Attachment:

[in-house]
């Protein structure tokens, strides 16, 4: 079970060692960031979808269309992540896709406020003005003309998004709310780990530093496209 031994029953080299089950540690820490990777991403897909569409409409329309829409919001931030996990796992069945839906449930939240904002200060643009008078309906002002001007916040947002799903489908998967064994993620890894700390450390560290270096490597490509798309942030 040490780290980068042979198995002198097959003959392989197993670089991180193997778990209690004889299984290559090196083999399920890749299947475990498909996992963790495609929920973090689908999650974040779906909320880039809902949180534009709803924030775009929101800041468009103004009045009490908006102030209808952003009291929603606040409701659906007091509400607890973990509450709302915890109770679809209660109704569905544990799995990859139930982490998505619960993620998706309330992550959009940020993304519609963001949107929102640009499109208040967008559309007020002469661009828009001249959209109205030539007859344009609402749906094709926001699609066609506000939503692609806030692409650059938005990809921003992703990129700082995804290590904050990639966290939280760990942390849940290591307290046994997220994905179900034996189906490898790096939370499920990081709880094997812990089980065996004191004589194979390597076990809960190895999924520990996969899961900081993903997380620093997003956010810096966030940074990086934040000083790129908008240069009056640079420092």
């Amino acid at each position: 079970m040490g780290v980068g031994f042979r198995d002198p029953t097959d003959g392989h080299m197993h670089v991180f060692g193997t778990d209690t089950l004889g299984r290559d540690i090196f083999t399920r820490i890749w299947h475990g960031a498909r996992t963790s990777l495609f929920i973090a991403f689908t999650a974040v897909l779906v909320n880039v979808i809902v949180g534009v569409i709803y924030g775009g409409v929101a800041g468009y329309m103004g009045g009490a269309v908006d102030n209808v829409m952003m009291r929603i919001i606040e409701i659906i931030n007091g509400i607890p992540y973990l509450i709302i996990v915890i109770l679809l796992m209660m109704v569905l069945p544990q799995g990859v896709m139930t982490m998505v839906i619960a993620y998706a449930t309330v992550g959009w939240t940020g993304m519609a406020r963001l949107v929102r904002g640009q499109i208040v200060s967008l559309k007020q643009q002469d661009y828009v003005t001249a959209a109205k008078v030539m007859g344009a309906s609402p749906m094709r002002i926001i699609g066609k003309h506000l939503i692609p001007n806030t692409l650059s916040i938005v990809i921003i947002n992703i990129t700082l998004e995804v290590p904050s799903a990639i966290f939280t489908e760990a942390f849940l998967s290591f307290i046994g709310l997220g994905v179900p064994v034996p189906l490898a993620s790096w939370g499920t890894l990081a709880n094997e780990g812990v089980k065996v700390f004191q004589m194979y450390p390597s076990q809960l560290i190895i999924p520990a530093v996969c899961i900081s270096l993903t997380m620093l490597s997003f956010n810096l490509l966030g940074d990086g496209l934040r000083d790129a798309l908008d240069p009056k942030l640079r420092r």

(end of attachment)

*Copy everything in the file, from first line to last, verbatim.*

[in-house]
């Protein structure tokens, strides 16, 4: 079970060692960031979808269309992540896709406020003005003309998004709310780990530093496209 031994029953080299089950540690820490990777991403897909569409409409329309829409919001931030996990796992069945839906449930939240904002200060643009008078309906002002001007916040947002799903489908998967064994993620890894700390450390560290270096490597490509798309942030 040490780290980068042979198995002198097959003959392989197993670089991180193997778990209690004889299984290559090196083999399920890749299947475990498909996992963790495609929920973090689908999650974040779906909320880039809902949180534009709803924030775009929101800041468009103004009045009490908006102030209808952003009291929603606040409701659906007091509400607890973990509450709302915890109770679809209660109704569905544990799995990859139930982490998505619960993620998706309330992550959009940020993304519609963001949107929102640009499109208040967008559309007020002469661009828009001249959209109205030539007859344009609402749906094709926001699609066609506000939503692609806030692409650059938005990809921003992703990129700082995804290590904050990639966290939280760990942390849940290591307290046994997220994905179900034996189906490898790096939370499920990081709880094997812990089980065996004191004589194979390597076990809960190895999924520990996969899961900081993903997380620093997003956010810096966030940074990086934040000083790129908008240069009056640079420092």
């Amino acid at each position: 079970m040490g780290v980068g031994f042979r198995d002198p029953t097959d003959g392989h080299m197993h670089v991180f060692g193997t778990d209690t089950l004889g299984r290559d540690i090196f083999t399920r820490i890749w299947h475990g960031a498909r996992t963790s990777l495609f929920i973090a991403f689908t999650a974040v897909l779906v909320n880039v979808i809902v949180g534009v569409i709803y924030g775009g409409v929101a800041g468009y329309m103004g009045g009490a269309v908006d102030n209808v829409m952003m009291r929603i919001i606040e409701i659906i931030n007091g509400i607890p992540y973990l509450i709302i996990v915890i109770l679809l796992m209660m109704v569905l069945p544990q799995g990859v896709m139930t982490m998505v839906i619960a993620y998706a449930t309330v992550g959009w939240t940020g993304m519609a406020r963001l949107v929102r904002g640009q499109i208040v200060s967008l559309k007020q643009q002469d661009y828009v003005t001249a959209a109205k008078v030539m007859g344009a309906s609402p749906m094709r002002i926001i699609g066609k003309h506000l939503i692609p001007n806030t692409l650059s916040i938005v990809i921003i947002n992703i990129t700082l998004e995804v290590p904050s799903a990639i966290f939280t489908e760990a942390f849940l998967s290591f307290i046994g709310l997220g994905v179900p064994v034996p189906l490898a993620s790096w939370g499920t890894l990081a709880n094997e780990g812990v089980k065996v700390f004191q004589m194979y450390p390597s076990q809960l560290i190895i999924p520990a530093v996969c899961i900081s270096l993903t997380m620093l490597s997003f956010n810096l490509l966030g940074d990086g496209l934040r000083d790129a798309l908008d240069p009056k942030l640079r420092r």